if, after all, conciliating measures shall fail, this country has no alternative left but to make use of that power they enjoy ... for the protection of the whole empire; and to show the Americans that as our ancestors deluged this country with their blood to gain this constitution for us, we ... are determined ... to transmit it perfectly and unimpaired to posterity or perish in the attempt.7

On 22 Feb. 1775 he voted for Wilkes’s motion to expunge from the journals the resolutions on the Middlesex election. He continued to support Government on the American war but was frequently critical of their conduct of it: on 5 Apr. 1775 he voted against the bill to restrain the trade of the southern colonies because ‘he thought it would rather tend to irritate than to reconcile, that it would rather tend to unite in one common league than to disunite the people of America’; on 12 Apr. 1775 he severely criticized the army extraordinaries; and on 27 May 1778 attacked North for accepting a conciliatory motion by David Hartley ‘as he suspected independence to America lurking in some corner of it’.8 He voted against Administration on the contractors bill, 12 Feb. 1779, and on the motion for an account of pensions, 21 Feb. 1780, but supported them on economical reform, 8 Mar., and on Dunning’s motion, 6 Apr.

He consistently advocated concessions to Ireland. On 16 Dec. 1774,9 in his second speech in the House,

[he] drew a melancholy picture of the sufferings of the Irish; said that all promises had been shamefully broken ... and that the Castle was an asylum to every needy, servile, cringing apostate that would bow the knee and barter every thing which should be dear to him for emolument and court favour.

When the Irish importation bill was read on 26 May 1778 ‘he divided the House, and was the single Member who voted against putting it off for two months’;10 and in 1779 he repeatedly argued the need for lifting the restrictions on Irish trade.11 ‘We agree perfectly’, he wrote to John Hely Hutchinson on 14 July 1779, ‘that anything short of taking off all restraints upon our commerce will but patch up a sore that will be always ailing.’12

Robinson wrote about Canterbury in his electoral survey in 1780: ‘Lord Newhaven [as he had become in 1776] stands and expects to come in again. He is sometimes with, at others against, but he professes great friendship.’ Newhaven, however, was defeated, and had himself returned at Gatton. He voted with North’s Administration to the end, and opposed Shelburne’s peace preliminaries, 18 Feb. 1783. This was not out of loyalty to North, but because he objected to the grant of independence to America: he told the House on 21 Feb. ‘that he did not think the King, Lords, and Commons had a right to part with the property of Great Britain’. He was especially concerned about the loyalists: ‘By that [American trade] bill’, he said on 11 Mar., ‘we were going to do a great deal for the Americans; it was fit to see, before the bill should be passed, whether they intended to do anything for us, or the loyalists.’ But he spoke to an unresponsive House.13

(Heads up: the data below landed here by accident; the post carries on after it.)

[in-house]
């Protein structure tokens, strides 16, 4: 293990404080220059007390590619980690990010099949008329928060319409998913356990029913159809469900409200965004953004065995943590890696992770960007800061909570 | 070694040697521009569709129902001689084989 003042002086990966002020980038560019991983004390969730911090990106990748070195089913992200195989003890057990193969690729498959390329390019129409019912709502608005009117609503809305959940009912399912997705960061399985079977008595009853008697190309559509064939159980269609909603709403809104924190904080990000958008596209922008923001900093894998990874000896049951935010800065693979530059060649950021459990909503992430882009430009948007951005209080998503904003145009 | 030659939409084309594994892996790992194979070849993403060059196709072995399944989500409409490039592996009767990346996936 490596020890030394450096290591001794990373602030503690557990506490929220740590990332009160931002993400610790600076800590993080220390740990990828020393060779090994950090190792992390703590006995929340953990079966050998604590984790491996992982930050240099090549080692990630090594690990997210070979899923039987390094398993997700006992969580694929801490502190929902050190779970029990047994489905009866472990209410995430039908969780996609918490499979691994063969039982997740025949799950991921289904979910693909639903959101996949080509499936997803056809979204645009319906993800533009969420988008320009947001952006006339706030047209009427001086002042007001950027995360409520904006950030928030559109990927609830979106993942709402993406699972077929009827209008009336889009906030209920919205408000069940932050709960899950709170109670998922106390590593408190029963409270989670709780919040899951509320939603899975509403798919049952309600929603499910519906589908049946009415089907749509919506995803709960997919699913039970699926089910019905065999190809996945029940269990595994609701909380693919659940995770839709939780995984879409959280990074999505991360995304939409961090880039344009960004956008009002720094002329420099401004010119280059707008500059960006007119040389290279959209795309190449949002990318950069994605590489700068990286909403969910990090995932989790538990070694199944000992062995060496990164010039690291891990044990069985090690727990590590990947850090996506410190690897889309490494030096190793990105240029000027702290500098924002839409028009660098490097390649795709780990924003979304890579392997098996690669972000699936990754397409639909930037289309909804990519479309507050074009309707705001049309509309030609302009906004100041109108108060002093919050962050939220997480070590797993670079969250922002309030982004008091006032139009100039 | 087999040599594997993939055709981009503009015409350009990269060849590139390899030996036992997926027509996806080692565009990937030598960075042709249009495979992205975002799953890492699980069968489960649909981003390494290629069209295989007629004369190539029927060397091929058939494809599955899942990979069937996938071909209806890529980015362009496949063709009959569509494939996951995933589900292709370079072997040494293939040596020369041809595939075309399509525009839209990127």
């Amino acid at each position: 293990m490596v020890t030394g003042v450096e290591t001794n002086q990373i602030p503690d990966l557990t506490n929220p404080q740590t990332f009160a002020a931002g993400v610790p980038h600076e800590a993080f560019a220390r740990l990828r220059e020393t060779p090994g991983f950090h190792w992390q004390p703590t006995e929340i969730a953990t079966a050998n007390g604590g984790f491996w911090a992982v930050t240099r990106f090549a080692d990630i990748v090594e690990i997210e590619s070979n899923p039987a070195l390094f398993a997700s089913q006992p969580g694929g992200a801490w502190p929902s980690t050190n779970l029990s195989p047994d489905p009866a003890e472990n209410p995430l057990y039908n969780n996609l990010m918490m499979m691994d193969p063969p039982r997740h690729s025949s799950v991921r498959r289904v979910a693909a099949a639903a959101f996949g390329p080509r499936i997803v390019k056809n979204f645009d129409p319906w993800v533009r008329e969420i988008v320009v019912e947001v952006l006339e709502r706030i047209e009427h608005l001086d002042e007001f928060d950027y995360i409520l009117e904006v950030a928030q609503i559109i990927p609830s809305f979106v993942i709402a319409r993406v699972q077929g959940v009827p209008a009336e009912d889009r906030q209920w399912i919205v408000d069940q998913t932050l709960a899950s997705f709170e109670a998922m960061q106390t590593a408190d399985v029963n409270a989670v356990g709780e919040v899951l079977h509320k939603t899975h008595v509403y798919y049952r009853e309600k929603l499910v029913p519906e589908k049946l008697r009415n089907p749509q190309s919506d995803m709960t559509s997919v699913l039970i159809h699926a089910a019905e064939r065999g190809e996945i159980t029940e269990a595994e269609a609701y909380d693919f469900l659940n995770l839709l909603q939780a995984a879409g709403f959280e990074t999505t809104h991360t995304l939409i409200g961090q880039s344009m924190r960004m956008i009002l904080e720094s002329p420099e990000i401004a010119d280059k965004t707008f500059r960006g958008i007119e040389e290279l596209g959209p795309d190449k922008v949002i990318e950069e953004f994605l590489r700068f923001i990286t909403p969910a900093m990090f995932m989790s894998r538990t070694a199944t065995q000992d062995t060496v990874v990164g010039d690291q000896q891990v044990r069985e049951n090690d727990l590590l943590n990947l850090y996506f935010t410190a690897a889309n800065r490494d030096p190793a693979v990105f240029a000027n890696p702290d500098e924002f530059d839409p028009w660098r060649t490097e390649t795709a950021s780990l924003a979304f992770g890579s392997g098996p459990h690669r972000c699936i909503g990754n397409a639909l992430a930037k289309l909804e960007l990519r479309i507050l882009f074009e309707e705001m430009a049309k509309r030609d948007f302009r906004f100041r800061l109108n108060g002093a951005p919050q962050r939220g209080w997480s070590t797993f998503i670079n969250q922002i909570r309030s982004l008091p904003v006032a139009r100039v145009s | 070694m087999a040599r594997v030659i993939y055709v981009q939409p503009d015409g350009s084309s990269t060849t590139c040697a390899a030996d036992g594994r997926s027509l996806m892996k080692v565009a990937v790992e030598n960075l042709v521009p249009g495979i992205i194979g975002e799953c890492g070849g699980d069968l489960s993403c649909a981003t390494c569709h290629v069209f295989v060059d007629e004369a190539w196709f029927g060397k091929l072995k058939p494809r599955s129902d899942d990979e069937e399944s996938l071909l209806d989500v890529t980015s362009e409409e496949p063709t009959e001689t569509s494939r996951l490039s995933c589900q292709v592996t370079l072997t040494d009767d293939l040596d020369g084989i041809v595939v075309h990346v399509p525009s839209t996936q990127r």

He seems now to have tired of Parliament, and wished to part with Gatton. His nephew, Robert Graham, wrote on 23 Oct. 1783:14 ‘The Gatton estate is not yet sold or ever will be at the price his Lordship puts upon it—£36,000. This vanity will ruin his Lordship.’ Newhaven did not vote on Fox’s East India bill, and in January 1784 was classed by Robinson as a supporter of Pitt.

On 18 Apr. 1785 he voted with Pitt on parliamentary reform. No speeches by him are reported for 1784 or 1785, and only 9 for 1786-90, all on minor topics; nor did he vote on Richmond’s fortifications plan, 27 Feb. 1786, or Impey’s impeachment, 9 May 1788. On the Regency he voted against Pitt. Gatton was sold in 1788 or 1789, and Newhaven did not stand for Parliament in 1790.

He died 28 May 1794.

Ref Volumes: 1754-1790

Author: John Brooke


  • 1. HMC Stopford-Sackville, i. 45.
  • 2. T. Roch, Address to Electors of Canterbury, quoted Namier, Structure, 99-104, q.v. for a full account of this election.
  • 3. Sir. Geo. Oxenden to Newcastle, 1, 19 Feb. 1761, Structure, 101.
  • 4. Add. 38201, ff. 278-9.
  • 5. Boswell’s Johnson, iii. 408.
  • 6. Last Jnls. i. 412.
  • 7. Almon, i. 14-15, 150-3.
  • 8. Ibid. 416, 437; Stockdale, viii. 336.
  • 9. Almon, i. 24.
  • 10. Stockdale, viii. 332-3.
  • 11. Almon, xi. 177, 237; xii. 108-9.
  • 12. HMC 12th Rep IX, 291.
  • 13. Debrett, v. 312, 447.
  • 14. Kinross House mss, NLS.